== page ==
There were various objections and exceptions taken to the
Opinion by MASON, J.
ruling of the said Justice upon questions of evidence, and to his charge, and to his refusal to charge certain requests to the jury.
The cause was tried, and the jury decided in favor of the landlord, and the Relators were dispossessed by the judgment of the said Justice, and the Relators removed the said proceedings and determination or judgment into the Supreme Court, by certiorari, and the General Term of the First District reversed the proceedings and determination, and gave judgment against the said Hamilton for $94.74 costs on the certiorari; and from this judg ment and determination of the General Term the Defendant Hamilton has appealed to this Court.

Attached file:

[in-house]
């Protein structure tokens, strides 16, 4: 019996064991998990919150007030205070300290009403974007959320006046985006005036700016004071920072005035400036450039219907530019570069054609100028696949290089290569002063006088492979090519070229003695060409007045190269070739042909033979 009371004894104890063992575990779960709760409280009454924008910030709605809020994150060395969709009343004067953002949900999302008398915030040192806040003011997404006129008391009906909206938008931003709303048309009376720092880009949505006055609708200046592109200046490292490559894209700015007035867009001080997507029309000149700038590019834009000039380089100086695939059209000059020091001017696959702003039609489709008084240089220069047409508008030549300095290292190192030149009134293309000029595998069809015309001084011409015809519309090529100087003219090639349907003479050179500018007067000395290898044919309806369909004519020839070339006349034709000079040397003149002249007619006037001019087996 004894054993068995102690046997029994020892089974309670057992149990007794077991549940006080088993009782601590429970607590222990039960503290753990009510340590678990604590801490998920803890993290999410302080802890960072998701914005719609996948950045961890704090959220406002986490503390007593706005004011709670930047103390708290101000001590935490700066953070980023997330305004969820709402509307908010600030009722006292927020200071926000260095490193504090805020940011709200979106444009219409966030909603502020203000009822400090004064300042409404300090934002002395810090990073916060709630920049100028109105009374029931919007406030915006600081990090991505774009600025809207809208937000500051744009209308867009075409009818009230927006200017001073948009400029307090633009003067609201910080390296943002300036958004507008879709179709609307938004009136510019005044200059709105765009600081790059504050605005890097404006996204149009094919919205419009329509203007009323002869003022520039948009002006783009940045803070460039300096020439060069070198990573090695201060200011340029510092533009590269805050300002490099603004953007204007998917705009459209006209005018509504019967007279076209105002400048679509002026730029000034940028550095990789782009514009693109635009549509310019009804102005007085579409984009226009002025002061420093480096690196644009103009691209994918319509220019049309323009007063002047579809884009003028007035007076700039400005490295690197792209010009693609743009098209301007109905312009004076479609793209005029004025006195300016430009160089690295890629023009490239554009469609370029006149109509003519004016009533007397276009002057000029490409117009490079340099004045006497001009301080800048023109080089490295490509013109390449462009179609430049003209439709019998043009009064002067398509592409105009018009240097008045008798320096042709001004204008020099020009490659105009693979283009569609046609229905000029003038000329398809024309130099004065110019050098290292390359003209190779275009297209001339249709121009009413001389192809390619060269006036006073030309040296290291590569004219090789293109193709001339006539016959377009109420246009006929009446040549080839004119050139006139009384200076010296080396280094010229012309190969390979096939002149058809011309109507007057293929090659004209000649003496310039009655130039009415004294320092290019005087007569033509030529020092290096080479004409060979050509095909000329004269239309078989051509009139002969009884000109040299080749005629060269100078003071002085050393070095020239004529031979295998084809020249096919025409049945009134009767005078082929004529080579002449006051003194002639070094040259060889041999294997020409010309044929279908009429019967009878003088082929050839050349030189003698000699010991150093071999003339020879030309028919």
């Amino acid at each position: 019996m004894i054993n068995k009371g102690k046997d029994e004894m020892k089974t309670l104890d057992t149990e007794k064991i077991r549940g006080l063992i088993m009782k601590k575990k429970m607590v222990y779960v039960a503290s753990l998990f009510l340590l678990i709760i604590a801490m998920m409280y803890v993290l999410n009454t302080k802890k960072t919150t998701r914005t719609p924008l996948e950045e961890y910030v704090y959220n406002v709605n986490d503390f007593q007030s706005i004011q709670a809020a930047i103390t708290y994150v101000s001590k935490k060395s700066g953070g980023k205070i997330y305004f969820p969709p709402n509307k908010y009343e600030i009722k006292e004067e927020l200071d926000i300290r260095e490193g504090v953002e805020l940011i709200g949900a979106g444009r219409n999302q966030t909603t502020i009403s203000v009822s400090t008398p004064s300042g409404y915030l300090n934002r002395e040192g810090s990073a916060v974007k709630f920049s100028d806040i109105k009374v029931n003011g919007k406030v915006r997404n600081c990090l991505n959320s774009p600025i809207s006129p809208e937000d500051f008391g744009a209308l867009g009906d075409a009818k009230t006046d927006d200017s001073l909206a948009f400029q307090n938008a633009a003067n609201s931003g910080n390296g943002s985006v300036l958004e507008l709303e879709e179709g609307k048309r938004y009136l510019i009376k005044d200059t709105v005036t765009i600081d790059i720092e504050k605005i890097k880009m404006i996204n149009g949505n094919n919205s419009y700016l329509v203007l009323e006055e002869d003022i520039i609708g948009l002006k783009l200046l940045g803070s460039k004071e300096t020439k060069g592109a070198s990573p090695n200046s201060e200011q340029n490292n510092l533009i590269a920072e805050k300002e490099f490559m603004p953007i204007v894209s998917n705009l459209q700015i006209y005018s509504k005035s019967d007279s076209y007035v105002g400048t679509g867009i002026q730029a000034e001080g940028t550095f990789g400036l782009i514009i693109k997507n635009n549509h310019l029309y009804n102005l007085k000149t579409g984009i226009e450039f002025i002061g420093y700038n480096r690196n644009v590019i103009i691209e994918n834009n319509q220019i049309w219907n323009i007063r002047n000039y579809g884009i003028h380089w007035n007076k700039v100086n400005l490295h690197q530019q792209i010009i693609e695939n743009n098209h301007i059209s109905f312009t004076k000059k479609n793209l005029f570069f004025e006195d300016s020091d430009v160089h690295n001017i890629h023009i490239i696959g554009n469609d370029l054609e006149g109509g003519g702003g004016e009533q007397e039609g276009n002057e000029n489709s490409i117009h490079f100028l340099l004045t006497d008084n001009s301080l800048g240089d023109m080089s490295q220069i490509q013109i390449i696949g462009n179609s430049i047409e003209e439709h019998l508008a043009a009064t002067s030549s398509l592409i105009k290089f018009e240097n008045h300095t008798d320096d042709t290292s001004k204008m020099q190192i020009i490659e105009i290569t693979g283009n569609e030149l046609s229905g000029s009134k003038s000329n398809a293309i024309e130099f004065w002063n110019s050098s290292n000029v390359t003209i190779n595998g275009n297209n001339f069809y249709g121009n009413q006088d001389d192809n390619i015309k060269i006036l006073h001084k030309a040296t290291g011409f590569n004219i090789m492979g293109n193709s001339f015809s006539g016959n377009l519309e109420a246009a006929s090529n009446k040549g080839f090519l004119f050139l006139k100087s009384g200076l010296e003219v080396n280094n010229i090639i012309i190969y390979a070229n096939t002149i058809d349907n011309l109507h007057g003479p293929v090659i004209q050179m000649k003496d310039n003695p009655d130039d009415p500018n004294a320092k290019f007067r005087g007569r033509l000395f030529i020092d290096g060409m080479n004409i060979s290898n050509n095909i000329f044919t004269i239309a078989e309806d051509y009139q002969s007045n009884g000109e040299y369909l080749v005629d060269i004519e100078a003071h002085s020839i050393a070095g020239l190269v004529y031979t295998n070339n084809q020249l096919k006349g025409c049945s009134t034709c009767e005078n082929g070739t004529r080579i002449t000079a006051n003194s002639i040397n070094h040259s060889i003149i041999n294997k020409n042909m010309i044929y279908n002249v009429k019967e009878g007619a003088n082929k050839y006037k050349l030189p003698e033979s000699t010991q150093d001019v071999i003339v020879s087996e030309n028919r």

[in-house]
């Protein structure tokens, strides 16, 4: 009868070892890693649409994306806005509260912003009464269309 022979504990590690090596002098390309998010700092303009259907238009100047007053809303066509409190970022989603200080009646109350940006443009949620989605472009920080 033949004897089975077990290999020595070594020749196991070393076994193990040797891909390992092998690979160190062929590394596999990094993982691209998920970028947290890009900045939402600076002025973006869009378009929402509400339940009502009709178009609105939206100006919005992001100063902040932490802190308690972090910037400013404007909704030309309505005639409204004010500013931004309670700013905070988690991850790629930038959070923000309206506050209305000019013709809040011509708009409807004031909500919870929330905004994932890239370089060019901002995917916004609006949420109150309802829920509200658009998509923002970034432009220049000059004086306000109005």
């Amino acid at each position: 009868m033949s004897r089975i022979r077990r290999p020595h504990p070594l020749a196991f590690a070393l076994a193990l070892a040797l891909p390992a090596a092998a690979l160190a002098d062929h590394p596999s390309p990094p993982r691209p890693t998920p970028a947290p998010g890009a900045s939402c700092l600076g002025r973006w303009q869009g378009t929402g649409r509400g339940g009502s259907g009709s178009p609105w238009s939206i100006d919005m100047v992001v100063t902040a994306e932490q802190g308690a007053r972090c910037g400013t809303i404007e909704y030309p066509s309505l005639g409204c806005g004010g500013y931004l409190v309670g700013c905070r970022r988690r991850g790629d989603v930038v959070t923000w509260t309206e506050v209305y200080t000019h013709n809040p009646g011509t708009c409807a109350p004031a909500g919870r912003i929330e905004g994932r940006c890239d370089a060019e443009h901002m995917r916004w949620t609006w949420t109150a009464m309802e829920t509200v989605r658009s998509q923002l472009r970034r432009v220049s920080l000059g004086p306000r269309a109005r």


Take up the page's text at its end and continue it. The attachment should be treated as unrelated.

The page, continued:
J. Larocque for Appellant.
E. R. Robinson, for Respondents.
MASON, J.-The Respondents claim, and insist, that no appeal lies to the Court of Appeals from the determination of the General Term in this case. Since the amendment made to $11 of the Code (chap. 723 of the Laws of 1857), an appeal lies to this Court from a final order affecting a substantial right made in a special proceeding, at a General Term of the Supreme Court (Code, § 11, sub. 3). This is not a common law certiorari, where the Supreme Court is limited to a review of the question of jurisdiction and the regularity of the proceedings.